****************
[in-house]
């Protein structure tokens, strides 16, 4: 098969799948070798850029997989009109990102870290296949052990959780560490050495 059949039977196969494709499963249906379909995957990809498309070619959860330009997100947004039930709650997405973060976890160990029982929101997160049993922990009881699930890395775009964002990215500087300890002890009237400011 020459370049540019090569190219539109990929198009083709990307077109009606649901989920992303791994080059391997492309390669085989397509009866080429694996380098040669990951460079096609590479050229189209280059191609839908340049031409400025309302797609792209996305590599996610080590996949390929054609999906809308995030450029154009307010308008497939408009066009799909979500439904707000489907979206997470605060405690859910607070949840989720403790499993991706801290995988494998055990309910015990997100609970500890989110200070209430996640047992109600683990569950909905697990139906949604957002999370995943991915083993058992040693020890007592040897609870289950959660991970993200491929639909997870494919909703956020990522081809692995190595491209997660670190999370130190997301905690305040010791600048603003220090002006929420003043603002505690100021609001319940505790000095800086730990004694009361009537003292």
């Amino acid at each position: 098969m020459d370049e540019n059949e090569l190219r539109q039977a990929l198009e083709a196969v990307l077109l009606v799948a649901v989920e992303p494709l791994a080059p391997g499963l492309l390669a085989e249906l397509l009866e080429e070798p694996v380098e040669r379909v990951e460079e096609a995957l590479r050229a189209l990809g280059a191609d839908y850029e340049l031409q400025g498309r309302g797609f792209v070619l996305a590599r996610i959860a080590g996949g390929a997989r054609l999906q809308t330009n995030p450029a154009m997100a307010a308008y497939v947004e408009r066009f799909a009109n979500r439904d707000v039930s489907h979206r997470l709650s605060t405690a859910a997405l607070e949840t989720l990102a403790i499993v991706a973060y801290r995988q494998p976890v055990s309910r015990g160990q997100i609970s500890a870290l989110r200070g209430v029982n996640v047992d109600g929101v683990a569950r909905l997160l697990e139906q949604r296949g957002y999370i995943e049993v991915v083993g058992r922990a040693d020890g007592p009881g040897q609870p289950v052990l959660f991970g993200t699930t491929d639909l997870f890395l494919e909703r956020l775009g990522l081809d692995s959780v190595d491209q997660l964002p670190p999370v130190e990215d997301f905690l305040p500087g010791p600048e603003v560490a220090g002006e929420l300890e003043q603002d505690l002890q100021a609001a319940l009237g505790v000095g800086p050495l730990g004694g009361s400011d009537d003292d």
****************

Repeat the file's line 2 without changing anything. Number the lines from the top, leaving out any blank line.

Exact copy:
């Protein structure tokens, strides 16, 4: 098969799948070798850029997989009109990102870290296949052990959780560490050495 059949039977196969494709499963249906379909995957990809498309070619959860330009997100947004039930709650997405973060976890160990029982929101997160049993922990009881699930890395775009964002990215500087300890002890009237400011 020459370049540019090569190219539109990929198009083709990307077109009606649901989920992303791994080059391997492309390669085989397509009866080429694996380098040669990951460079096609590479050229189209280059191609839908340049031409400025309302797609792209996305590599996610080590996949390929054609999906809308995030450029154009307010308008497939408009066009799909979500439904707000489907979206997470605060405690859910607070949840989720403790499993991706801290995988494998055990309910015990997100609970500890989110200070209430996640047992109600683990569950909905697990139906949604957002999370995943991915083993058992040693020890007592040897609870289950959660991970993200491929639909997870494919909703956020990522081809692995190595491209997660670190999370130190997301905690305040010791600048603003220090002006929420003043603002505690100021609001319940505790000095800086730990004694009361009537003292």